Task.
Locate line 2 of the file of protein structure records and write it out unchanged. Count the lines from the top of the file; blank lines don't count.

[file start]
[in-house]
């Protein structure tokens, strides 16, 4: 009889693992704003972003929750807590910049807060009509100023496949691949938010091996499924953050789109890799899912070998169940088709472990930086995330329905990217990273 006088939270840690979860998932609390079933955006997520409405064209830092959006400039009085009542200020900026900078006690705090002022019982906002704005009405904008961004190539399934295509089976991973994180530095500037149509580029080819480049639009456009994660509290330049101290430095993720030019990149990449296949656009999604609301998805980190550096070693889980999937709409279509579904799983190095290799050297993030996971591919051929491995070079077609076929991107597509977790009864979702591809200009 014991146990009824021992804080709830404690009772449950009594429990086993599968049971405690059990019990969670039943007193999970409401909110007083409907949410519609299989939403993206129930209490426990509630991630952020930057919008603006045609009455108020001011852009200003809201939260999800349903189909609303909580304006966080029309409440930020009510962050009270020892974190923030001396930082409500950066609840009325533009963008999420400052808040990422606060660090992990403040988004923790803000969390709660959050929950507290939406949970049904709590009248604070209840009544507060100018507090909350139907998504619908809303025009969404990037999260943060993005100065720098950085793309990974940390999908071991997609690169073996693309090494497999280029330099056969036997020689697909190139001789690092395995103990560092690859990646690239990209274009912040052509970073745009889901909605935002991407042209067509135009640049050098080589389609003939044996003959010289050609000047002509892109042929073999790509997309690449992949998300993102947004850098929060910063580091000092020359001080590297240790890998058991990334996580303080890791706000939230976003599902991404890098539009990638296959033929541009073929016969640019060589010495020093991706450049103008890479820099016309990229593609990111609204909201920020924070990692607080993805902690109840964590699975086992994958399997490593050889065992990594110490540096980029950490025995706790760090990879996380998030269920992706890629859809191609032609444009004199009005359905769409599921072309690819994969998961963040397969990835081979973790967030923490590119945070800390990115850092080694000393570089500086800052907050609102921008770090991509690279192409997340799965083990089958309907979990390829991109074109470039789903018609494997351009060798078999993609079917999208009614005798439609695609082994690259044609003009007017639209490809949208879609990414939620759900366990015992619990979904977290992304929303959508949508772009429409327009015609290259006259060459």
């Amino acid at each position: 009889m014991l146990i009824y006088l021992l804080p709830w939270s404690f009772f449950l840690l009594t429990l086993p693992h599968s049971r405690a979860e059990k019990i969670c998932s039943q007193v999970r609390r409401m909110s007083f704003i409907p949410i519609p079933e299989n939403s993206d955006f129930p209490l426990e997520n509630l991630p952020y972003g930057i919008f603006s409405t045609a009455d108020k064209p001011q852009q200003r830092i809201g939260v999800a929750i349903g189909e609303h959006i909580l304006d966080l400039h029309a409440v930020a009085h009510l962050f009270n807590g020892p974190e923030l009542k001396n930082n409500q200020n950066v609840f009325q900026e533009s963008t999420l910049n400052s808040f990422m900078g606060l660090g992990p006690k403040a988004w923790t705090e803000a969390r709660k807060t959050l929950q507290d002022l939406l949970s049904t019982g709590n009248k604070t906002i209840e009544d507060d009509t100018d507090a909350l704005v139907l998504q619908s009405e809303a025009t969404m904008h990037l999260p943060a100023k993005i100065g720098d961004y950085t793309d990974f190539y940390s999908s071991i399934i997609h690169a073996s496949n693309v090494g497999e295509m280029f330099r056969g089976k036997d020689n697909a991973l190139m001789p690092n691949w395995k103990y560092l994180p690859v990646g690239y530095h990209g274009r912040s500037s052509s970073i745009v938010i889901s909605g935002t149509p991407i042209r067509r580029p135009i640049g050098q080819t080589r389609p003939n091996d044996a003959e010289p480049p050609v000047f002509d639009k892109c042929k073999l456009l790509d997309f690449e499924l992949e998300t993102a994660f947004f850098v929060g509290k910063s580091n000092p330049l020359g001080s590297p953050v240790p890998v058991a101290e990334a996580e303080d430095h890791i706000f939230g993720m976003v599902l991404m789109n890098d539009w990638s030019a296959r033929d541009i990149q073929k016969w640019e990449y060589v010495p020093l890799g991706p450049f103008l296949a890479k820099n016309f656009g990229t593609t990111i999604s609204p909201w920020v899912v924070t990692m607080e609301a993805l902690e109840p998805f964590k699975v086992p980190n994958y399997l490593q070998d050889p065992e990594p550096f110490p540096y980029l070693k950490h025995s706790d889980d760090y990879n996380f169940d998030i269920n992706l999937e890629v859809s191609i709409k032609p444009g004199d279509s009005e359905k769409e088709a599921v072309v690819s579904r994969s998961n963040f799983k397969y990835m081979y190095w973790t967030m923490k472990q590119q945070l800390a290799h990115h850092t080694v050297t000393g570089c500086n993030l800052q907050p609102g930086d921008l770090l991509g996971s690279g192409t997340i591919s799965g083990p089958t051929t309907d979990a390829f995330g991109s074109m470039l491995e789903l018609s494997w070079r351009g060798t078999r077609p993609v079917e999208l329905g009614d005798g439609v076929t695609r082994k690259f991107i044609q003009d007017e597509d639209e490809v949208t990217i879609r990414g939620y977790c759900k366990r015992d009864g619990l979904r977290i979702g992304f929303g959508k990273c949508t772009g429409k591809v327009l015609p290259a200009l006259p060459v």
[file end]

């Protein structure tokens, strides 16, 4: 009889693992704003972003929750807590910049807060009509100023496949691949938010091996499924953050789109890799899912070998169940088709472990930086995330329905990217990273 006088939270840690979860998932609390079933955006997520409405064209830092959006400039009085009542200020900026900078006690705090002022019982906002704005009405904008961004190539399934295509089976991973994180530095500037149509580029080819480049639009456009994660509290330049101290430095993720030019990149990449296949656009999604609301998805980190550096070693889980999937709409279509579904799983190095290799050297993030996971591919051929491995070079077609076929991107597509977790009864979702591809200009 014991146990009824021992804080709830404690009772449950009594429990086993599968049971405690059990019990969670039943007193999970409401909110007083409907949410519609299989939403993206129930209490426990509630991630952020930057919008603006045609009455108020001011852009200003809201939260999800349903189909609303909580304006966080029309409440930020009510962050009270020892974190923030001396930082409500950066609840009325533009963008999420400052808040990422606060660090992990403040988004923790803000969390709660959050929950507290939406949970049904709590009248604070209840009544507060100018507090909350139907998504619908809303025009969404990037999260943060993005100065720098950085793309990974940390999908071991997609690169073996693309090494497999280029330099056969036997020689697909190139001789690092395995103990560092690859990646690239990209274009912040052509970073745009889901909605935002991407042209067509135009640049050098080589389609003939044996003959010289050609000047002509892109042929073999790509997309690449992949998300993102947004850098929060910063580091000092020359001080590297240790890998058991990334996580303080890791706000939230976003599902991404890098539009990638296959033929541009073929016969640019060589010495020093991706450049103008890479820099016309990229593609990111609204909201920020924070990692607080993805902690109840964590699975086992994958399997490593050889065992990594110490540096980029950490025995706790760090990879996380998030269920992706890629859809191609032609444009004199009005359905769409599921072309690819994969998961963040397969990835081979973790967030923490590119945070800390990115850092080694000393570089500086800052907050609102921008770090991509690279192409997340799965083990089958309907979990390829991109074109470039789903018609494997351009060798078999993609079917999208009614005798439609695609082994690259044609003009007017639209490809949208879609990414939620759900366990015992619990979904977290992304929303959508949508772009429409327009015609290259006259060459």